Artificial nanosolids, arrays of nanoscale grains interacting with each other through electron tunneling, offer rich new horizons of novel macroscopic behavior emerging from nanoscale structure and dynamics. Fundamental microscopic phenomena such as Coulomb correlation, disorder and coherence produce dramatically new and programmable bulk behavior when mediated by nanoscale granular structure. Each building block of these new materials can be viewed as a tiny cluster of atoms of metallic, semiconducting or superconducting elements. These clusters are not as small as molecules but not as large as macroscopic objects. I will review our progress made in the last several years in understanding the properties of artificial nanosolids. In particular, I will discuss the following topics:

1) Introduction to physics of artificial nanosolids
2) Novel transport regimes
3) The phase diagram of artificial nanosolids
4) Future opportunities

Reference
I. Beloborodov et al., Reviews of Modern Physics, 79, 469 (2007).


March 4, 2008
3:00 pm (Tuesday)

Dr. Lawrence M Krauss
Case Western Reserve University

Our Miserable Future

In a universe dominated by a cosmological constant things are as bad as they can possibly be. During this lecture I will discuss the future of life, of computation and information processing, of galaxies and large scale structure, and the future of cosmology. While generally miserable, the news is not all bad: Even if protons ultimately decay, diamonds will be forever, or at least will last as long as our universe does.


March 18, 2008
12:20 pm (Tuesday)

Note unusual time

Dr. Charles Reichhardt
Theory Division, Los Alamos National Laboratory

Colloids: a Model System to Explore Complex Matter with Competing Interactions

There are a wide variety of applications for colloidal particle assemblies including the creation of synthetic photonic band gap materials, sensor arrays, and self-assembled templates for the mass fabrication of nanostructures. In addition to these practical applications, colloids are also ideal for studying the complex behavior arising in systems with competing interactions. I will show that such competing interactions can give rise to novel self-organized stripe, labyrinth, and network structures which may be relevant to charge ordering in cuprates and manganites. I will also demonstrate that colloids can be used to create artificial nuclei systems, including a colloidal version of the so-called pasta phases that may exist in dense nuclear matter. When the colloids are exposed to a periodic optical trap array, numerous statistical mechanics models can be readily created including Ising, Potts, and artificial spin ice systems, as well as new phases.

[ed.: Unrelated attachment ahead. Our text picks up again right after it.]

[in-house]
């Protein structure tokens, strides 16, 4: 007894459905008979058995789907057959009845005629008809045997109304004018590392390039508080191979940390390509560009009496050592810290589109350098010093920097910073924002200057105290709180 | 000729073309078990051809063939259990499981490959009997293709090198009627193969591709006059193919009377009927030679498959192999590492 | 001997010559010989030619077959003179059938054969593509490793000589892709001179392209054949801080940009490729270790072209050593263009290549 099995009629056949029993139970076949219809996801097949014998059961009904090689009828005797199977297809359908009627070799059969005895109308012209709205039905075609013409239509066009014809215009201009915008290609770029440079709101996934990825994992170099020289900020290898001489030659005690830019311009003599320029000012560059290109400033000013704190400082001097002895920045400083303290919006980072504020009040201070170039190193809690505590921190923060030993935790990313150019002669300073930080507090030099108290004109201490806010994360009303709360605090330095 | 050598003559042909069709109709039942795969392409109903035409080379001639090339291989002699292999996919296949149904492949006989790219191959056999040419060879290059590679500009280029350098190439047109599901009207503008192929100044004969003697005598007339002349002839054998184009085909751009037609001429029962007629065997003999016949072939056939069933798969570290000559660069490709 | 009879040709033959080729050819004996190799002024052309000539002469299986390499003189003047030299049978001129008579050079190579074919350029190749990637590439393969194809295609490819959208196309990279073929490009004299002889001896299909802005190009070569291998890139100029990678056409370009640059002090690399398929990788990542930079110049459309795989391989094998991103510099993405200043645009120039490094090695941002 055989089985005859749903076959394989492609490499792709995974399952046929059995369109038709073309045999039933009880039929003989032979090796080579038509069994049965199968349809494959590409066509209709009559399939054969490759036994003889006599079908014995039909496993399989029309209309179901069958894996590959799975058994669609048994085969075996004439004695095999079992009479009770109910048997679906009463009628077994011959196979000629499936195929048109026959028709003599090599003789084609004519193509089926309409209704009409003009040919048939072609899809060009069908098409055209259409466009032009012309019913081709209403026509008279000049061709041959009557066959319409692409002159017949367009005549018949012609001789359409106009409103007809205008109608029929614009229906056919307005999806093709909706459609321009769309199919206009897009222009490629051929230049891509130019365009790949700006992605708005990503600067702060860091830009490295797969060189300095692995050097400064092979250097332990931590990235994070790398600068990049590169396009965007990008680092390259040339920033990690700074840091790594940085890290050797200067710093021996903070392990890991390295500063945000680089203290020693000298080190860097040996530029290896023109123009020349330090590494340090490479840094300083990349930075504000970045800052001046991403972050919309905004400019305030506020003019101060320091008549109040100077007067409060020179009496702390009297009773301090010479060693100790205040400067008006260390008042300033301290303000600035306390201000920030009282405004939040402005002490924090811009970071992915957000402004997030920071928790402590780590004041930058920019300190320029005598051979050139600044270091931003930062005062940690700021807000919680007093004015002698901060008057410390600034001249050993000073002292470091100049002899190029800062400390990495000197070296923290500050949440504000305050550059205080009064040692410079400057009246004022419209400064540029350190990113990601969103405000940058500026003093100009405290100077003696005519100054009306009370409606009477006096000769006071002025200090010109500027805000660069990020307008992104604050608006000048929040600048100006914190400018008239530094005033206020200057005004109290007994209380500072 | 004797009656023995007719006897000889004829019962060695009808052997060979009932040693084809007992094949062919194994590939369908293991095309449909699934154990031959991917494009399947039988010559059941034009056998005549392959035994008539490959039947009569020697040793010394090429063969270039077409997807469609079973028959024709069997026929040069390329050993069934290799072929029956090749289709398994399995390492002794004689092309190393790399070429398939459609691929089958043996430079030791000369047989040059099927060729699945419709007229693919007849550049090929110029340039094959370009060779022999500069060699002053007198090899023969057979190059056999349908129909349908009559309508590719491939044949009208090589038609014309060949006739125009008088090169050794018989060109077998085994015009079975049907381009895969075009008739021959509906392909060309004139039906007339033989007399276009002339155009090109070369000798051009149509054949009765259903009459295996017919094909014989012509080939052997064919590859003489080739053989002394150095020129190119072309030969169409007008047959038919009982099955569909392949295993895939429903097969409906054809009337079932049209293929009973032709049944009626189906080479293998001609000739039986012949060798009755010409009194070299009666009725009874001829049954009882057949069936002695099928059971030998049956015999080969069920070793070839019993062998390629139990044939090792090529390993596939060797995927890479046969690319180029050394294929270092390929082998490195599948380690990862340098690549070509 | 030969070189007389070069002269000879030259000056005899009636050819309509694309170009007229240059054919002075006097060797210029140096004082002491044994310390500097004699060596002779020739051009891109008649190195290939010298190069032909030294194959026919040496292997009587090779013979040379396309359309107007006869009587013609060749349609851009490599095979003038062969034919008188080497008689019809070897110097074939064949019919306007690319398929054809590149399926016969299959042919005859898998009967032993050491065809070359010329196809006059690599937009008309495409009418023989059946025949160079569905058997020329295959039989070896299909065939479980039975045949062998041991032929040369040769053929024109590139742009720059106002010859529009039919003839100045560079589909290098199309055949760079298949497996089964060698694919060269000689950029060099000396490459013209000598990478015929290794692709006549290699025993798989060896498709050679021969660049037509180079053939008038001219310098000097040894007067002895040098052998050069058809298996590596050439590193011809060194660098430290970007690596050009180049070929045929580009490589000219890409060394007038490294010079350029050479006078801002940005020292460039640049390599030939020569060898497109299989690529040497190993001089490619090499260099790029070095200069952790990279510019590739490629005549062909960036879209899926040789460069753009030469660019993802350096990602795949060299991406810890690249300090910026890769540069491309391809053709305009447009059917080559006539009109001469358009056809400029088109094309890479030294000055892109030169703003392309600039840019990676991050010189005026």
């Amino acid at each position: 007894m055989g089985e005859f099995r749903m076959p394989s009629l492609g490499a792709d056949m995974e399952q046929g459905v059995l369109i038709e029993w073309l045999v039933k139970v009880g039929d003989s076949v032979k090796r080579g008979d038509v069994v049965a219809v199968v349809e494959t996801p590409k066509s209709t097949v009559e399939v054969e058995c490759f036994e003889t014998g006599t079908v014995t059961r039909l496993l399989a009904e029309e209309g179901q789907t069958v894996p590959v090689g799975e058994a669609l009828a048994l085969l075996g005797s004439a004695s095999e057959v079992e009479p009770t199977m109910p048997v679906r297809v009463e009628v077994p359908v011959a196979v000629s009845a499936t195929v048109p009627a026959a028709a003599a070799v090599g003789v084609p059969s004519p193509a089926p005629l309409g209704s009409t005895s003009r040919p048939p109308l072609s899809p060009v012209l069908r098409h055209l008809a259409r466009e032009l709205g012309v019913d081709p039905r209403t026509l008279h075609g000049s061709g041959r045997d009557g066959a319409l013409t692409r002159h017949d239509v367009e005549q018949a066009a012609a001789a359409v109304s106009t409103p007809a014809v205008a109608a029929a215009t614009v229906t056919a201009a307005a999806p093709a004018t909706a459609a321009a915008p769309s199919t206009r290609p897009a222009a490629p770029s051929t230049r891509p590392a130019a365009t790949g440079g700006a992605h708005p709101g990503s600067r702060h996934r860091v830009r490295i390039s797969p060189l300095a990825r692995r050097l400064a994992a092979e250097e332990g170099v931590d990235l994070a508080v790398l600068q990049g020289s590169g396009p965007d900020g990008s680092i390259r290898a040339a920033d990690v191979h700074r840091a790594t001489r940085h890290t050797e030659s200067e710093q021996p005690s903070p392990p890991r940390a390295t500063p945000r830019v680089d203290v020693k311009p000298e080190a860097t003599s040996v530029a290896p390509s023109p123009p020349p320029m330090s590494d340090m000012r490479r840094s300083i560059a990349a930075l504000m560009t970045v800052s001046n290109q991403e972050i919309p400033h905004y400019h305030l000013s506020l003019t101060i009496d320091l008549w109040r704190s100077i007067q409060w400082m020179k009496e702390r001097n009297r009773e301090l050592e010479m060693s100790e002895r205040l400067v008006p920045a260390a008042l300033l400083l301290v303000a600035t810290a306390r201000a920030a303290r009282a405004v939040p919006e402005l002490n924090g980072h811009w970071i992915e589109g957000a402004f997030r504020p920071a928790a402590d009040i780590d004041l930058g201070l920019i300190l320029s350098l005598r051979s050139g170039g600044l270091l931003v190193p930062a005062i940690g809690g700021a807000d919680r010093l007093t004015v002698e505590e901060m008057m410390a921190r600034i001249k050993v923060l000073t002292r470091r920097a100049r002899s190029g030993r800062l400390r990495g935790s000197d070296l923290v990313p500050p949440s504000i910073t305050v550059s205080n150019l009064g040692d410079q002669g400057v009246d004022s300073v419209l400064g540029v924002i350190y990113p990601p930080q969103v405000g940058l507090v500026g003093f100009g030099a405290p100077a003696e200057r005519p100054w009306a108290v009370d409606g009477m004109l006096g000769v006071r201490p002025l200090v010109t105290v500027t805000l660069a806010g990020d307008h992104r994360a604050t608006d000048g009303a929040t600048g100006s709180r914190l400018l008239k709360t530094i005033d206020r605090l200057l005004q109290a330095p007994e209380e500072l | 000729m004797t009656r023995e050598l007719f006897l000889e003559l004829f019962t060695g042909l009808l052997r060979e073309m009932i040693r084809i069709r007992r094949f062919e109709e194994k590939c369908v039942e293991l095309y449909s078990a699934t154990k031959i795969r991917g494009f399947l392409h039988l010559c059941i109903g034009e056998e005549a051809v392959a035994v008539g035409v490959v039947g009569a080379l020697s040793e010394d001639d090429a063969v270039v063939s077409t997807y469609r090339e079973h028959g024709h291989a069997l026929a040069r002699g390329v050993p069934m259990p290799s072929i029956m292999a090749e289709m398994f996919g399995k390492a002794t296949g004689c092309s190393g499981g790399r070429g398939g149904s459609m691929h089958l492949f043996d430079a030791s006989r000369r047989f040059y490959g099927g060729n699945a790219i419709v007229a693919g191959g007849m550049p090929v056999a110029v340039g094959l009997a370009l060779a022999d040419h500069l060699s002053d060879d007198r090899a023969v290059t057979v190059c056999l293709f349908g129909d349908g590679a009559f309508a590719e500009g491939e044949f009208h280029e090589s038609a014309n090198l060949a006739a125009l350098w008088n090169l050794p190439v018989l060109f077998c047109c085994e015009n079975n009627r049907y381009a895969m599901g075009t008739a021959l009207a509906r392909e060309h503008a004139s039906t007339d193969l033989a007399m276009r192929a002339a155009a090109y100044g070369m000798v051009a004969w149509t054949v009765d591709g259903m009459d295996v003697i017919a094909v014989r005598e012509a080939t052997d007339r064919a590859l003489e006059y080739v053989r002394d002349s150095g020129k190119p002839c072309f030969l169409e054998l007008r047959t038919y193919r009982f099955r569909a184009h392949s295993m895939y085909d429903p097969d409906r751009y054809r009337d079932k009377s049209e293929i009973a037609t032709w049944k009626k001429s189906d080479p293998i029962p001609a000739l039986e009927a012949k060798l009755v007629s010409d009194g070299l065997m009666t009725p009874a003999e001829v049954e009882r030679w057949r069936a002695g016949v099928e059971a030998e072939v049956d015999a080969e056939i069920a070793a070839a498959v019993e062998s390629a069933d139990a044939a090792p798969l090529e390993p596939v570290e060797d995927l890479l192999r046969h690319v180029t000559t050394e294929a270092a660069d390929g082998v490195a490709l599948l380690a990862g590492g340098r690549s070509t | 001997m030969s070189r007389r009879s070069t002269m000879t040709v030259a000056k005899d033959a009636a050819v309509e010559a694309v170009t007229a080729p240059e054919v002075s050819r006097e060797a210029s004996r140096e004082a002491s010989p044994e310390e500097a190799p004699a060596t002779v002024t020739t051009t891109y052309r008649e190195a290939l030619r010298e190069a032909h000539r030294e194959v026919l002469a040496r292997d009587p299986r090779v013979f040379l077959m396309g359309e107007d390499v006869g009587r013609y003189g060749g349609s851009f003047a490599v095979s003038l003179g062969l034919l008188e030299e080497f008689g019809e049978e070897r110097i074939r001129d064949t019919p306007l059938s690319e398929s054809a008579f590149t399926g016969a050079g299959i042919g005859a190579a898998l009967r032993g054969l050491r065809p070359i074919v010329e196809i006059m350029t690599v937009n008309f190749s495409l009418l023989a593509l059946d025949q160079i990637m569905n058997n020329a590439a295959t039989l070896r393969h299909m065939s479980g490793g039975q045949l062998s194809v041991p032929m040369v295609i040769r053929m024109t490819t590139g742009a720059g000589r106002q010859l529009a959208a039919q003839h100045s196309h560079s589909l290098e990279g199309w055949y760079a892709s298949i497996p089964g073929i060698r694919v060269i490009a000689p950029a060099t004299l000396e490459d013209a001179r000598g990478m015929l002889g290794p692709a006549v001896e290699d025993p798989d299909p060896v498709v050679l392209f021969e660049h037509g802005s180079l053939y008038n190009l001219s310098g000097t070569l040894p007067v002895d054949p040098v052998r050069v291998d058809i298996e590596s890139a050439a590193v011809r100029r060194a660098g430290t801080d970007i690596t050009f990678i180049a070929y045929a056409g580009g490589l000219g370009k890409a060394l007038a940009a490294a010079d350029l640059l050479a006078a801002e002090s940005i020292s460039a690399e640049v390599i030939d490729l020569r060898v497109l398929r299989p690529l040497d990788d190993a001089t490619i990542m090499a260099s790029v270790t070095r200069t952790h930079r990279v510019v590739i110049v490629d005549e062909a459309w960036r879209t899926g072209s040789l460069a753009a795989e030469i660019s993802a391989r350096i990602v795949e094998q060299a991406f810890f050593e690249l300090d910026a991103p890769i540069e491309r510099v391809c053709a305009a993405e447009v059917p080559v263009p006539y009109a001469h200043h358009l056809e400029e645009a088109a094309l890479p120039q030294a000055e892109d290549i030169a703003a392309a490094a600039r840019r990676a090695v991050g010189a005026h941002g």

March 18, 2008
3:00 pm (Tuesday)

Dr. Mikhail N Shneider
Princeton University

Neutral Molecular Ensembles In Optical Lattices

In this talk, our recent theoretical and experimental results on the interaction of optical lattices with neutral gases will be reviewed. A periodic optical dipole potential is created by the interaction between a polarizable particle and the field of an optical interference pattern (optical lattice) created by counter propagating laser fields. Small gas density perturbations produced by the relatively weak intensity laser beams (when the optical potential well depth << kT) can be used for powerful nonintrusive diagnostics based on Coherent Rayleigh-Brillouin scattering in gases. A bulk drift can be induced in a gas by the traveling optical lattice, even when the mean kinetic energy is much greater that the maximum dipole potential of the optical field. In this process the transfer of energy from the optical lattice to the gas is analogous to Landau damping of a plasma wave by charged particles. With increasing laser beam intensities, the optical lattice potential depth increases and a large quantity of gas particles can be trapped. Analysis of the trapped and untrapped motion of particles demonstrates that atoms and molecules can be accelerated from room temperature to velocities in the 10 to 100 km/s range over distances of 100s of microns. Also, we suggested a deceleration scheme using nondissipative optical forces to slow the molecules by decelerating the optical lattice from an initial velocity equal to that of the supersonic gas. Recently, such experiment was successfully performed by Dr. Peter Barker s group in Great Britain. Also, we describe the coupling of non-resonant laser radiation to a gas via absorption of energy and momentum from an optical lattice. These processes in the collisional gas regime result in the formation of gas jets in free space and bulk drift in a capillary and can be used for microscale multicomponent gas mixing or separation.